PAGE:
Abraham Wood established his trading center at the falls on the Appomattox River, the edge of colonial settlement after William Berkeley was restored as the colonial governor in 1660. Wood was a fur trader whose sent agents to negotiate for deerskins and other furs from as far away as the Cherokees on the Tennessee River.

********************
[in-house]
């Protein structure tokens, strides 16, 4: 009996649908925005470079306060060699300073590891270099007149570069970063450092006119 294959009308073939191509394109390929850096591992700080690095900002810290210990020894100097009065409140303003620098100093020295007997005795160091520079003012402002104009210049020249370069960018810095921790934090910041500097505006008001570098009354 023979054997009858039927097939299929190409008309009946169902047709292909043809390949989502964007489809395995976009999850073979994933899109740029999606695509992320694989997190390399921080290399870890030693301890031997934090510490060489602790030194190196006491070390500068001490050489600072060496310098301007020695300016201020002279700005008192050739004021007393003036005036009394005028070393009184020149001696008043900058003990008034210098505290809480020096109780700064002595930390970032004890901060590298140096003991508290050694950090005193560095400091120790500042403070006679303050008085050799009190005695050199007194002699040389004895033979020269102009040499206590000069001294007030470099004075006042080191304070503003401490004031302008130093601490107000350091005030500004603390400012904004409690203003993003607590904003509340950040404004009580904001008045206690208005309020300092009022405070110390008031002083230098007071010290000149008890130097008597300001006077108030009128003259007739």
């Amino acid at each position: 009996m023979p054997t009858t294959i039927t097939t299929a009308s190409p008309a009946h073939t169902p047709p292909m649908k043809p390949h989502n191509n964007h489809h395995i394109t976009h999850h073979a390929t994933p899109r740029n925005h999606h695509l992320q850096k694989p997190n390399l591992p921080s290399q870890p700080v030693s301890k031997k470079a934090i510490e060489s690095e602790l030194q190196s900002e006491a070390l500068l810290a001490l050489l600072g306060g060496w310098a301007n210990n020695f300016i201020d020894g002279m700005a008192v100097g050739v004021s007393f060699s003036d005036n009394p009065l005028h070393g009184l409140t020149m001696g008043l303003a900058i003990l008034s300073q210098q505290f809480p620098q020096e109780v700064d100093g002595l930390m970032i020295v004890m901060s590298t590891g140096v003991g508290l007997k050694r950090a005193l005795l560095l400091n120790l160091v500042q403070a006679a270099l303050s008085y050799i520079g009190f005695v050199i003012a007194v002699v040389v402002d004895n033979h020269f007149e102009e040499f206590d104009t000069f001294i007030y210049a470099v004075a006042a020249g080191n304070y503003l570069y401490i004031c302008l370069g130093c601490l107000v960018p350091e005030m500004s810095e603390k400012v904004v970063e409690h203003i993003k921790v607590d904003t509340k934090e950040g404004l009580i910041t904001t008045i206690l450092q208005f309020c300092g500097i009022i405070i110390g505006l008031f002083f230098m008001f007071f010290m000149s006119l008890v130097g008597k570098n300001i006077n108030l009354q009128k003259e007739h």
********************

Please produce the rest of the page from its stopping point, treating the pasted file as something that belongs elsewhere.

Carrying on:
Fur trading was not a routine business operation. Doing business with the tribes required an understanding of what each society valued and, in case of a contract dispute, what each society feared.
To obtain intelligence about the tribes and the territories in which they hunted, and perhaps to identify the location of valuable minerals and other natural resources, Abraham Wood sent Thomas Batte and Robert Hallom to explore inland in 1671. The surviving copies of Hallom's journal mis-spelled their last names at Batts and Fallam.1